Afghanistan's Defense Ministry says more than 30 people were killed 50 wounded when gunmen disguised as medical workers attacked a military hospital in Kabul.
Doctors, patients, and hospital staff were among the victims of the attack, which was claimed by the so-called Islamic State (IS) extremist group.
Medical officials said three gunmen wearing white lab coats began firing AK-47 assault rifles within the hospital compound after a suicide bomber blew himself up at the back entrance to the 400-bed facility.
General Dawlat Waziri, a Defense Ministry spokesman, said the attack set off a floor-by-floor battle with security forces at the facility, which is known as the Sardar Mohammad Daud Khan Hospital complex and is across the street from the U.S. Embassy.
Witnesses inside the hospital at the time of the attack said it was a "massacre."
Zahir Khan, who hid under a table and later escaped, said he saw one gunmen who "was shooting at everyone…doctors, patients, and visitors."
Patient Zia Zabuli said he was lucky to escape.
Hospitalized with a leg wound, Zabuli and three others barricaded themselves inside a room when they saw one of the gunmen approaching.
“Together we put beds, chairs, and whatever there was to barricade the door,” Zabuli said.
After several hours of fighting, the attackers took up positions on the top floor of the hospital.
They were shot dead after special forces landed on the roof of the hospital in a military helicopter.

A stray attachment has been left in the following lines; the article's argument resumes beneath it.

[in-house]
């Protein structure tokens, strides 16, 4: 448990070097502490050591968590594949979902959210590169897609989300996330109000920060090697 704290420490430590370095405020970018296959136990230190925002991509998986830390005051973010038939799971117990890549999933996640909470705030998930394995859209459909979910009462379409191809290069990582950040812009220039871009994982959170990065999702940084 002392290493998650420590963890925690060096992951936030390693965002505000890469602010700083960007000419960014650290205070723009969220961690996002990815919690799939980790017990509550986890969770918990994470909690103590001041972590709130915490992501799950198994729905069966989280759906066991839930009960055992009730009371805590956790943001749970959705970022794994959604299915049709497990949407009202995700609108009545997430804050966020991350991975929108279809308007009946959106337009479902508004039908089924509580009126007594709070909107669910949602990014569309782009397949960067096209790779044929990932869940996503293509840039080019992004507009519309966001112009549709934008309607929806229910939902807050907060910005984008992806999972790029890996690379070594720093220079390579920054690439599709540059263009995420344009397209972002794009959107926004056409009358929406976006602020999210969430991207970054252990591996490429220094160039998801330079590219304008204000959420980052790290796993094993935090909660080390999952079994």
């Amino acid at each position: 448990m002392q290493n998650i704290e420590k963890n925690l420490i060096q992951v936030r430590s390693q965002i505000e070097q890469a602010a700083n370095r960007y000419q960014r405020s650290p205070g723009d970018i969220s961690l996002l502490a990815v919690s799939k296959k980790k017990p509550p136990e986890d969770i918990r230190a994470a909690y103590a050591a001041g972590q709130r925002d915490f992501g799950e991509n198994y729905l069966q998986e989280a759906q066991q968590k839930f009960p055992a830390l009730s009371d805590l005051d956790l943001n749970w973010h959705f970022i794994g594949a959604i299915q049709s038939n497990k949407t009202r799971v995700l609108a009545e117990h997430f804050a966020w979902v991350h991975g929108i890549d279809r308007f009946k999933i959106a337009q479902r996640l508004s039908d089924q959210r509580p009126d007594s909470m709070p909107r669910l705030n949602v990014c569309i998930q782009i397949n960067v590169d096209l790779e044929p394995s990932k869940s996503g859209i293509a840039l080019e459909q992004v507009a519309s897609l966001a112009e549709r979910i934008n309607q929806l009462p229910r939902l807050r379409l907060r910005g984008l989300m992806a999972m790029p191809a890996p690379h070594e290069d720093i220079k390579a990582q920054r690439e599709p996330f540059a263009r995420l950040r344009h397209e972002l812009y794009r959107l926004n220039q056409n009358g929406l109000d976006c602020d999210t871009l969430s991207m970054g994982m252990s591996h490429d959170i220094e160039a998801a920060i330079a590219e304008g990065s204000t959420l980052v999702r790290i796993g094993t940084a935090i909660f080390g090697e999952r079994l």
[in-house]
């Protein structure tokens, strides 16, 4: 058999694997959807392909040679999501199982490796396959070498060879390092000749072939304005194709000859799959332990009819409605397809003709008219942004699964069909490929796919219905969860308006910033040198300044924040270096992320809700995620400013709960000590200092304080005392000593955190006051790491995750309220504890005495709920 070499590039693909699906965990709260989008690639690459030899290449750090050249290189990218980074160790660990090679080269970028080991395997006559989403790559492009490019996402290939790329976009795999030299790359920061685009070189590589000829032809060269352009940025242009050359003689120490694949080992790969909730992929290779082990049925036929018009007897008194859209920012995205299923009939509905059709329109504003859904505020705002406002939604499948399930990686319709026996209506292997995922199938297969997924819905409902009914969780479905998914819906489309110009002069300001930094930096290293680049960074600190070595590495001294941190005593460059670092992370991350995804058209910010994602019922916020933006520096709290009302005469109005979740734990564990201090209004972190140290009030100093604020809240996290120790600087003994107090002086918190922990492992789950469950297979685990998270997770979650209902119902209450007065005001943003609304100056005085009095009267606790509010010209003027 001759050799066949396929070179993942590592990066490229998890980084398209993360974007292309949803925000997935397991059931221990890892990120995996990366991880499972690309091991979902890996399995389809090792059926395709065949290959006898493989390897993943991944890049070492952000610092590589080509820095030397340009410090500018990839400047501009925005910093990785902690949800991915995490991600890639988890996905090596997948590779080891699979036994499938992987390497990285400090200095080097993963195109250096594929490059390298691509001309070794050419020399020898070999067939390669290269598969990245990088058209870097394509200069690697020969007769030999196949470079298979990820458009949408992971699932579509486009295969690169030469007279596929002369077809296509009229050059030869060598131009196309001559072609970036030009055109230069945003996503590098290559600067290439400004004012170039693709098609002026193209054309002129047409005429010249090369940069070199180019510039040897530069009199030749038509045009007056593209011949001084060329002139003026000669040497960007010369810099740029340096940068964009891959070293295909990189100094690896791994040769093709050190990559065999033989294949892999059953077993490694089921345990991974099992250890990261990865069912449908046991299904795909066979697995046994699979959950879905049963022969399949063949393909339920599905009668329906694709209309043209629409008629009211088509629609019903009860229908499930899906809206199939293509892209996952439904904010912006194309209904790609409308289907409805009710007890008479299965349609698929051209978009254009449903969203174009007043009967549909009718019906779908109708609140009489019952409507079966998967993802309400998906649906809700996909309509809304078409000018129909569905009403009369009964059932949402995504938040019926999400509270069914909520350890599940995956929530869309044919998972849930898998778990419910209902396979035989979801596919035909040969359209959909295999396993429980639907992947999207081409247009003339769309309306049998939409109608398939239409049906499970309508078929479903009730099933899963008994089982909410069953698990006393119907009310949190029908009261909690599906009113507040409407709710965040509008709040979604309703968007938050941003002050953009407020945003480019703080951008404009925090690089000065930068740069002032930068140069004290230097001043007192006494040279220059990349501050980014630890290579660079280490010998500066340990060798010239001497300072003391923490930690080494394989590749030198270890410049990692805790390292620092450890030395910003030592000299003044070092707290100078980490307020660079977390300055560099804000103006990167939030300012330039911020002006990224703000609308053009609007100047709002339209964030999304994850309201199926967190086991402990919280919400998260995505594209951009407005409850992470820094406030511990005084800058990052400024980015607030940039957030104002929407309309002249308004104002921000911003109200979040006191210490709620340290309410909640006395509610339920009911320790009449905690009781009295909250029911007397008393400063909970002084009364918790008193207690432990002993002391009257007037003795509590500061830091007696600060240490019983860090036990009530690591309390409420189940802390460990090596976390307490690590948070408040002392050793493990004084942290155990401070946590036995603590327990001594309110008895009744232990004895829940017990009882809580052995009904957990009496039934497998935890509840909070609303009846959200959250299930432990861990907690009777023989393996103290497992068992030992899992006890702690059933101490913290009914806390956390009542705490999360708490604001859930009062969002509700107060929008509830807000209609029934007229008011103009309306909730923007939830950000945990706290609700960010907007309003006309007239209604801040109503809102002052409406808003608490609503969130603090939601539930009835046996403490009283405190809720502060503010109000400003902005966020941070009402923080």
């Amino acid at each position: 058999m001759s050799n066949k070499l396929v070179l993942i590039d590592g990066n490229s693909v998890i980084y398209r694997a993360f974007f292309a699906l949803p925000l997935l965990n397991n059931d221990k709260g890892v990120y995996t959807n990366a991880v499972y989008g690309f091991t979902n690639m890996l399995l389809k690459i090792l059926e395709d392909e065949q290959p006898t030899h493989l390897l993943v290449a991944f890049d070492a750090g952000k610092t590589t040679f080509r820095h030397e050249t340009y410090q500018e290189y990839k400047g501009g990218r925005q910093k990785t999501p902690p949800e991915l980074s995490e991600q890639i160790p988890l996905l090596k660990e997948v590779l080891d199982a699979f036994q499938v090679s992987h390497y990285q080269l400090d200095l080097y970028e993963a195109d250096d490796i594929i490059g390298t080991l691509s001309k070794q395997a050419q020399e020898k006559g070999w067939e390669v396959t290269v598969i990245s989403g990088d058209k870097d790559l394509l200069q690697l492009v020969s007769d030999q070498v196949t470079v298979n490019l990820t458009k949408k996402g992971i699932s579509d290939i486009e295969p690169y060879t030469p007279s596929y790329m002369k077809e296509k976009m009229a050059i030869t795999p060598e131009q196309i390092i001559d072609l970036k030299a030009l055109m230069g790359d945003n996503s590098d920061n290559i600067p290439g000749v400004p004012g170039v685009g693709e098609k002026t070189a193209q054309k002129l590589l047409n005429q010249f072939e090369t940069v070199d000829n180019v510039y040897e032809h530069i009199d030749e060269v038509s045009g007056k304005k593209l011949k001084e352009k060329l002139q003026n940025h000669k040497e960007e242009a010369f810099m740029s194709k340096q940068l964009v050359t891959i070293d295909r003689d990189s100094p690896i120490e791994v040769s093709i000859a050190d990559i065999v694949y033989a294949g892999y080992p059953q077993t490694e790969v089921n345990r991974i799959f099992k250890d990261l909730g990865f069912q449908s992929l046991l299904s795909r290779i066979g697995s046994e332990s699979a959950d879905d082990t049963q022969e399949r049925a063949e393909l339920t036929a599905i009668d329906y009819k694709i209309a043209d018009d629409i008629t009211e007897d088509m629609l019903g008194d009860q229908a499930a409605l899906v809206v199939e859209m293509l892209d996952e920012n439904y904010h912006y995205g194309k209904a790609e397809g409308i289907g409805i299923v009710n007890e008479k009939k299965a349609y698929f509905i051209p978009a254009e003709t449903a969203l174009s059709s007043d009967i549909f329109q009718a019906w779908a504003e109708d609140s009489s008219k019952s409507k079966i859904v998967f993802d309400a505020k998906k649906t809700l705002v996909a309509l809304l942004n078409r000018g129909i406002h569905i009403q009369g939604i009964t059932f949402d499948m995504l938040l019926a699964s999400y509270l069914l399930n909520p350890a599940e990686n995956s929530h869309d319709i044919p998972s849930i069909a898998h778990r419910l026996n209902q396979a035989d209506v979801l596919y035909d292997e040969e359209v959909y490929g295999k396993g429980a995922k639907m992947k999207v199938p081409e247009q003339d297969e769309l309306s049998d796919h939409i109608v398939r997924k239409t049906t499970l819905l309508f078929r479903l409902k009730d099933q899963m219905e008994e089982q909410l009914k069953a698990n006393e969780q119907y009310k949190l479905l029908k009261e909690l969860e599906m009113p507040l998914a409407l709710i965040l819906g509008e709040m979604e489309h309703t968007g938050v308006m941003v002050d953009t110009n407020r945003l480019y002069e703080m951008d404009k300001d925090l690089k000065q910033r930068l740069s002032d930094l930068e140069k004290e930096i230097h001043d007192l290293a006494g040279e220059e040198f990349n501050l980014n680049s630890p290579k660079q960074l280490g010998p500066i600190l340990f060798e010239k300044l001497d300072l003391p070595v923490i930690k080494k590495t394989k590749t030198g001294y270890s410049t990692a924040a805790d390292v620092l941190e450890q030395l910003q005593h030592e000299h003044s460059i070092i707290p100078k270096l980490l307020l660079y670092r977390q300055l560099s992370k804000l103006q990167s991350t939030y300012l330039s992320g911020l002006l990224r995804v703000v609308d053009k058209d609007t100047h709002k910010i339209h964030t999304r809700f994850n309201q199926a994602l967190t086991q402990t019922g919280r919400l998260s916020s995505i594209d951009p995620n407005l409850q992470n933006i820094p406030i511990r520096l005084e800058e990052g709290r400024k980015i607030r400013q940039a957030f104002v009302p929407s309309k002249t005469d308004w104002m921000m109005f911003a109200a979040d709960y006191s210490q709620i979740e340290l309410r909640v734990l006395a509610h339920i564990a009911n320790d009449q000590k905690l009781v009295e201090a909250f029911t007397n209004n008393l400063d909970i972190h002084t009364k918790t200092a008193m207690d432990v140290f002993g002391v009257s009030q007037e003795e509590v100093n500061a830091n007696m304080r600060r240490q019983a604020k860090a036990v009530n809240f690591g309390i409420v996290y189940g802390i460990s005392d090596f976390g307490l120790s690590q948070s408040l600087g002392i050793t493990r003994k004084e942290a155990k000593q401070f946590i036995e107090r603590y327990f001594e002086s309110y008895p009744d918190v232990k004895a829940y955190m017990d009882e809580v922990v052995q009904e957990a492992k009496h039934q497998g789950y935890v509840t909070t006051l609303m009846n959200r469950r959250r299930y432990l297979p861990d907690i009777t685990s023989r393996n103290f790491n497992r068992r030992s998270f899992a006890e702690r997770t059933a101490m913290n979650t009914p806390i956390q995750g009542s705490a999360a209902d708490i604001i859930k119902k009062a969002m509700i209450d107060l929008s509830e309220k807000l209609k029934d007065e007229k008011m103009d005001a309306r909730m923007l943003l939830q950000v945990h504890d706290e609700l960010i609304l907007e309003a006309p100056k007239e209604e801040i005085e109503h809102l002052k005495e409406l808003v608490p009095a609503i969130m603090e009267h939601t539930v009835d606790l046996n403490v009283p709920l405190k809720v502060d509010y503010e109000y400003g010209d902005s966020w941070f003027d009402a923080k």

The Islamic State (IS) extremist group claimed responsibility for the attack in a statement on the site of its propaganda website, Amaq.
It said: "Islamic State commandos attack the military hospital in Kabul."
Although the attack came as the Taliban ramped up attacks before the start of its annual spring offensive, a Taliban spokesman told media outlets that the group did not know anything about the attack.
"Today's Kabul attack has no connection" with the Taliban, the spokesman said separately in a tweet.
Last week, dozens of people were killed and wounded in a series of Taliban attacks on a police building and an intelligence-service compound in Kabul.
The NATO-led Resolute Support mission said it was ready to assist Afghan security services.
Afghan President Ashraf Ghani condemned the attack during a speech on the occasion of the International Women's Day, calling it "an attack on all Afghan people and all Afghan women."
The U.S. Embassy in Kabul said it "strongly condemns the attack and offered its condolences to relatives of the victims.
"The attack demonstrates the blatant disregard for human life by those seeking to disrupt Afghanistan’s democratic progress," the embassy said on its website. "Targeting a medical facility providing care for the brave Afghans working to protect their fellow citizens has no possible justification in any religion or creed."
With reporting by Reuters, AP, and AFP